History of the University Cemetery and Columbarium

Founded in 1828, the Cemetery at the University of Virginia is rich with history. Located on the corner of Alderman and McCormick roads, it has served as the final resting place for many of the most prominent figures of the University. The Cemetery map summarizes the chronological expansions of the University Cemetery since its founding.  The Confederate Cemetery is adjacent to the University Cemetery.

From the first interment of Dr. William Henry Tucker in 1828 to the current day use of the Columbarium, the Cemetery has continued to carry a sense of distinction. On these Grounds are four UVA presidents, Alderman, Hereford, Newcomb and Shannon, and many distinguished professors and numerous faculty members. Many of the names you will find on residence halls and academic buildings such as Alderman, Bonnycastle, Clemons, Dabney and Humphreys.

In 1987, the University of Virginia’s Board of Visitors (the Board) approved establishment of the University Columbarium and set forth eligibility criteria. These columbarium walls were designed by Mr. Jack Rinehart, Jr., as a memorial wall providing 360 vaults in two walls that  traverse the northern boundary of the University Cemetery.  The two walls were constructed in phases, with completions in 1991 and 2003.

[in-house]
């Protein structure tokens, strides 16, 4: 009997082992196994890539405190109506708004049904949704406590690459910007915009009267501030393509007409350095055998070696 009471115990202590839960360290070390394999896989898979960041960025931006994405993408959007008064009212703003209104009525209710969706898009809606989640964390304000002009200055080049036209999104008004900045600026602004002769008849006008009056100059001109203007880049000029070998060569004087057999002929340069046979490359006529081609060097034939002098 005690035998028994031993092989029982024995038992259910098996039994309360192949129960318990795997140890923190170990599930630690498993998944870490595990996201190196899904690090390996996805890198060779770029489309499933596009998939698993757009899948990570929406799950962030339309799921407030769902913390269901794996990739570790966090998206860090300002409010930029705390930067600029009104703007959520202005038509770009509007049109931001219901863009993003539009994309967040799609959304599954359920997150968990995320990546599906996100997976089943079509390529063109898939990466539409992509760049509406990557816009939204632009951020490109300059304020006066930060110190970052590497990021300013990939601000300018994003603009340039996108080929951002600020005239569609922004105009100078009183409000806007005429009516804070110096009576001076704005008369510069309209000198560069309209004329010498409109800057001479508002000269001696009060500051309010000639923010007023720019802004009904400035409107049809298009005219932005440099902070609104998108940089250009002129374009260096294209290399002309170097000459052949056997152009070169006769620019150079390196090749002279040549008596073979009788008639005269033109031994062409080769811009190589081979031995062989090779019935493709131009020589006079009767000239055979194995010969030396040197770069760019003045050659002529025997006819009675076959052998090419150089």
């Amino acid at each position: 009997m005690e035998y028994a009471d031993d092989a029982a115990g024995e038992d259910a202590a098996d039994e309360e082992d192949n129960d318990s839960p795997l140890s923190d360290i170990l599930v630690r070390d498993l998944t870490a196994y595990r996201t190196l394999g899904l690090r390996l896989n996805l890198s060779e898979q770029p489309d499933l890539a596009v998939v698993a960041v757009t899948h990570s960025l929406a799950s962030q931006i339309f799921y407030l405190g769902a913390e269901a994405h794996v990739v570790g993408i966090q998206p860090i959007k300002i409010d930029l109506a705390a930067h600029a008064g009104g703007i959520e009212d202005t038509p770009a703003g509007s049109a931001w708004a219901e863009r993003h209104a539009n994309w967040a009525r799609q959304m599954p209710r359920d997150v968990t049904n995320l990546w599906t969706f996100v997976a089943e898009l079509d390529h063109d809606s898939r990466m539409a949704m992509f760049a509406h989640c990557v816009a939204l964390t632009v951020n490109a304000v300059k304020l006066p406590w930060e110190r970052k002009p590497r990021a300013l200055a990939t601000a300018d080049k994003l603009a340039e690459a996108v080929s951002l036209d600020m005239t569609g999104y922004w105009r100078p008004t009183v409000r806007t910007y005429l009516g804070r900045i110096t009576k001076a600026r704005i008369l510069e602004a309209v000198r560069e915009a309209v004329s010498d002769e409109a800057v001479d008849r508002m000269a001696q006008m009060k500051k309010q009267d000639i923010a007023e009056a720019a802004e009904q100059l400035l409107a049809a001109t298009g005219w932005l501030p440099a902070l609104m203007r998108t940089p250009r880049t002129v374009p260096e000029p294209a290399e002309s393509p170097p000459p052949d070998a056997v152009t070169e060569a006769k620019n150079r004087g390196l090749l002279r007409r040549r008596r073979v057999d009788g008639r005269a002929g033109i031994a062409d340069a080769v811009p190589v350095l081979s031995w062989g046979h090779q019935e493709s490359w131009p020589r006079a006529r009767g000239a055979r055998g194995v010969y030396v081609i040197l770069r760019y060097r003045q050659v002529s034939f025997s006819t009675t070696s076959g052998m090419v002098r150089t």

In 2005, the University Cemetery Committee approved a Master Plan for its future expansion and presented it to the Board in December of 2005.  Early in 2012, the Board approved the proposed site plan just north of the Cemetery.  Shortly thereafter while planning for the expansion, archaeological studies discovered a number of grave shafts believed to be those of enslaved workers and their families.  Because of the discovery, the Cemetery expansion was relocated to the south side of the existing cemetery, at the end of Cemetery Drive.  In late 2016, the Cemetery expansion was completed, offering the first addition to in-ground burial plots since 1940 and nine additional columbarium walls.  In total, the newest addition will provide 263 in-ground plots, including ten presidential plots in a designated area and 544 columbaria niches.

Statue of Confederate Soldier